The most difficult part of the build, was essentially because I couldn't read Japanese. I was troubleshooting why the keyboard didn't make any startup chime when plugged in and wasn't recognized by the software used to program it. Turns out that I installed the Pro Micro in the wrong set of rows on the PCB. There are two rows right next to each other, and of course I installed it into the wrong ones. Moving the Pro Micro into the proper place immediately allowed the keyboard to function properly. Whew~!
Building the keyboard was easy by comparison to creating a custom keymap to work with it. If you want to use the Helix Pico as a regular keyboard, the Pro micro that is supplied with the kit should already be programmed with the Helix Pico's standard keymap. You won't need to read further.
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However, if you want to customize the Helix Pico to use as a shortcut keyboard for applications like Photoshop, Procreate, Clip Studio Pro, and others, you'll need to be able to remap all of the keys. This is specifically why Audra wanted this keyboard.
One of the coolest things about this keyboard and others like it, is the ability to program multiple "layers" (up to 15) of custom keymaps in one keyboard. This means you can switch layers to have a keyboard specifically for each application or mode you want at the press of a key. In Mateusz's video, he uses the fantastic online QMK keymap configurator to program his keyboard. This was one of the big selling points for me to take on this project. Mateusz made it seem that programming the Helix Pico would be so easy. 1, 2, 3 and done!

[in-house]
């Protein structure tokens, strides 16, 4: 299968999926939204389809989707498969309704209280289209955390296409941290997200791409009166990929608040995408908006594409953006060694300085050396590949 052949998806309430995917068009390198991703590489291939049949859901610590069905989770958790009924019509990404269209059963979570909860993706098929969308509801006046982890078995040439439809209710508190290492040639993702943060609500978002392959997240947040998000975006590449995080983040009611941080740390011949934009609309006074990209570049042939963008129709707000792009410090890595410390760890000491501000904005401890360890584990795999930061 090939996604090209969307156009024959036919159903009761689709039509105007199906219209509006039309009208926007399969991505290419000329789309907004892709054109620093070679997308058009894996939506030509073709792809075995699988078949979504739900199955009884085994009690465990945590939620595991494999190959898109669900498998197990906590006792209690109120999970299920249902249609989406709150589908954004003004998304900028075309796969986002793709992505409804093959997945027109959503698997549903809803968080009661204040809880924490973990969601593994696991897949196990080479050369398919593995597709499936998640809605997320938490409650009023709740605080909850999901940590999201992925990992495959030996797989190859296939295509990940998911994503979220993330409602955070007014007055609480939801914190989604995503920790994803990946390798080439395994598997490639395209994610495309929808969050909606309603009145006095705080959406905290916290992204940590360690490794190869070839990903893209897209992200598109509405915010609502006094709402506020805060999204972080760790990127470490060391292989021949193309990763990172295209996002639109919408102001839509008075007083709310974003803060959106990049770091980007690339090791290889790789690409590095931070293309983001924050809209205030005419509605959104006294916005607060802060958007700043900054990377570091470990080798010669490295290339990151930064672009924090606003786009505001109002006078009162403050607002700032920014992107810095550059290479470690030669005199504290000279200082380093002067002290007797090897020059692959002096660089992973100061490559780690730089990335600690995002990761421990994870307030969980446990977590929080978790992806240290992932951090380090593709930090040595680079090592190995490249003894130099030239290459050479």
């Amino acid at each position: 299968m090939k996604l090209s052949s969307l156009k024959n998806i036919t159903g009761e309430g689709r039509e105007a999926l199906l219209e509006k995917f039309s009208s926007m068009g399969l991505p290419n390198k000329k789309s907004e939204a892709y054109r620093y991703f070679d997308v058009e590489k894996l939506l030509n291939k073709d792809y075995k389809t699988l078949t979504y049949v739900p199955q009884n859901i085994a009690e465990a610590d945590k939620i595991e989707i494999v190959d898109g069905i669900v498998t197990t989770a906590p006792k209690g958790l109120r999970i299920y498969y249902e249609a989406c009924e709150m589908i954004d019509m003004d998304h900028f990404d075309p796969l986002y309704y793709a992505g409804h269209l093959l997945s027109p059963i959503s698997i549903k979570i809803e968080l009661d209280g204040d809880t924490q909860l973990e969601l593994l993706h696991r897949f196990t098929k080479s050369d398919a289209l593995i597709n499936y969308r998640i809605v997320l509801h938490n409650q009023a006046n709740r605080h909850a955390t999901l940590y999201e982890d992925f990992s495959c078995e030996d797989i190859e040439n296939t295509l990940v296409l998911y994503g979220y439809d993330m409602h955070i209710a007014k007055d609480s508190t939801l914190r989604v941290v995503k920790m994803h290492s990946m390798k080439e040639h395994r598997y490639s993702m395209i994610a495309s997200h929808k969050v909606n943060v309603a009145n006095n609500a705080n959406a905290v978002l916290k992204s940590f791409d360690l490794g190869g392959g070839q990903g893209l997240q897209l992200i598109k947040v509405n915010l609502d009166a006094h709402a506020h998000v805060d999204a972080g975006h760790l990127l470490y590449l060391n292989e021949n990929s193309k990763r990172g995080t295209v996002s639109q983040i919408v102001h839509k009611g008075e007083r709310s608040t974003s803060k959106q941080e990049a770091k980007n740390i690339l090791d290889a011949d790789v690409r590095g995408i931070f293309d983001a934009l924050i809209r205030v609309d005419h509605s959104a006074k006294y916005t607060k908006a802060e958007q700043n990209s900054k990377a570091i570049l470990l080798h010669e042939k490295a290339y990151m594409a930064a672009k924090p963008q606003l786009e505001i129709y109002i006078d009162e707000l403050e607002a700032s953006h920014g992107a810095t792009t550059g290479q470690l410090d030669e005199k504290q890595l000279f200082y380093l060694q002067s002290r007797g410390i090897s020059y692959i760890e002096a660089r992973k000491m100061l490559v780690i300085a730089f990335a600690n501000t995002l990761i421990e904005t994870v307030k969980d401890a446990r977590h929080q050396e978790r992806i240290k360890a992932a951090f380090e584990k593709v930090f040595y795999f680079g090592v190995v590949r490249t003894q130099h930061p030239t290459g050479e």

Unfortunately, it wasn't.
When I was ready to map the Helix Pico keys to the keymap that Audra wanted, I opened up the QMK online configurator tool and got started. It was really easy to do. Just drag and drop the keys you want onto each area of the keyboard using the on-screen GUI. When you've got your keymap set up just right, press the compile button to download the firmware and load it into the Helix Pico. This is usually how it's supposed to work, but for some reason, none of the Helix configurations compiled correctly. After many long hours of searching for a solution, it seems like this is a known issue for a while and it hasn't been fixed.
So what to do? This meant I had to dig in and learn how to build and compile the keymap manually. I won't go into the long process that I went through to do this, but I'll outline the steps and resources you'll need if you want to build the Helix Pico keymap using QMK.
You'll need to start by installing QMK (Quantum Mechanical Keyboard) Toolkit. Since I built this on a Mac, my instructions will be based on that, but Windows and Linux are also supported in their docs.
For Macs, you'll want to install Homebrew package installer first. I won't go into how to do that, but I hope you're comfortable typing commands into the Terminal app to do so.
Next, download QMK Toolbox.
Then, setup your QMK Environment.
Once you've done that, you can start digging in to the guts of configuring a keymap. Read this: Keymap overview
You'll also need to learn about the QMK key codes to populate your keymap with the correct keys.
If you get confused or frustrated, read the Keymap FAQ.
Helpful links to learn QMK and customize your keyboard:
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Now that they're built, the question is how to use them? I'll be back with Part III: Using the keyboardsShare this: